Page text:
Lüscher and colleagues have presented the much-awaited results of the ENCORE II multicentre trial.1 Its intent was to determine whether long-acting nifedipine, given in addition to statins, reverses endothelial dysfunction and retards progression of coronary atherosclerosis over 18–24 months in patients with stable coronary artery disease (CAD). Considered broadly, this study investigated the relationship between functional and structural expression of atherosclerosis. Coronary endothelial function was assessed with acetylcholine, a measure of nitric oxide (NO) bioavailability (see Figure 1).2 In 214 patients, as compared with placebo, nifedipine significantly improved coronary endothelial function. ENCORE II reinforces the conclusions of ENCORE I which found improved coronary endothelial function after just 6 months of nifedipine treatment and in the absence of background statins.3 The consistency of these findings indicates that multicentre trials of coronary endothelial testing yield reproducible results when conducted by capable investigators. While confirming the ENCORE I results, ENCORE II also demonstrates that the nifedipine-induced improvement in endothelial function persists for 2 years. Furthermore, as study drugs were washed out in advance of the follow-up endothelial testing, nifedipine appears to have favourably altered the biology of human atherosclerosis. In ENCORE II, change in coronary plaque volume was assessed by intravascular ultrasound (IVUS). In 193 patients, nifedipine as compared with placebo failed to retard the increase in plaque volume (1.0 vs. 1.9% increase in plaque size, nifedipine vs. placebo, respectively, P = non-significant). Thus, while nifedipine improved coronary endothelial function, it did not alter the progression of atherosclerosis. As endothelial function and atherosclerosis progression are both viewed as ‘barometers of cardiovascular risk’,4,5 the apparent dissociation between endothelial function and structural atherosclerosis in ENCORE II may not seem at first glance very satisfying. However, this result suggests that endothelial function and measures of structural atherosclerotic progression provide distinct and complementary insights into the pathogenesis of cardiovascular disease.4,5 The one caveat is whether ENCORE II, while adequately powered for the endothelial arm of the study, may have lacked power for showing a difference between treatment groups with respect to IVUS.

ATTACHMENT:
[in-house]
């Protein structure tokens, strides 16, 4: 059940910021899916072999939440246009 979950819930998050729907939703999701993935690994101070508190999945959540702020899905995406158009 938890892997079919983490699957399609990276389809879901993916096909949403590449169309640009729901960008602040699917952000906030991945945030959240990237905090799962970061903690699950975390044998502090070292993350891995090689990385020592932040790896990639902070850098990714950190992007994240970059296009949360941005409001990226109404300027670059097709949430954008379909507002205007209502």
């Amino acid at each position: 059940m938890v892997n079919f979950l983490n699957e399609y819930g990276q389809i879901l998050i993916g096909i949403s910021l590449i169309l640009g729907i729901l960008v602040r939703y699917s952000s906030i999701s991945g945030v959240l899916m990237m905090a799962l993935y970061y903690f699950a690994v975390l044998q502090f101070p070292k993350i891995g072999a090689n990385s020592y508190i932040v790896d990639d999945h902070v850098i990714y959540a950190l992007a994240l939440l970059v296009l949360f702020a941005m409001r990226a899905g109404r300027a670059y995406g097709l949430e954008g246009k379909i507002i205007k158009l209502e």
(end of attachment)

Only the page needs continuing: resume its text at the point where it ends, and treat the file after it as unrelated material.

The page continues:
Relationship between endothelial function and structural atherosclerosis progression
Endothelium, in part through NO, retards atherosclerosis in experimental and clinical studies.2 In hypercholesterolaemic mice, loss of NO through a genetic deficiency of endothelial NO synthase markedly accentuates atherosclerotic plaque formation.6 Among human cardiac transplant recipients, loss of NO bioavailability, as detected by acetylcholine testing, is followed by rapid development of coronary arteriosclerosis.7 Endothelial function assessed by flow-mediated dilation in the brachial artery predicts progression of carotid intima-media thickness (IMT) even after adjustment for individual risk factors or the Framingham Risk Score.8 In sum, these studies suggest that endothelial function predicts and probably controls atherosclerotic plaque formation. Calcium channel blockers may improve endothelial function by reducing oxidative stress, increasing NO bioavailability,9 and augmenting endothelial progenitor cell numbers and function.10 ENCORE II sought to examine whether these potential improvements in coronary endothelial function translate into direct effects on atherosclerosis.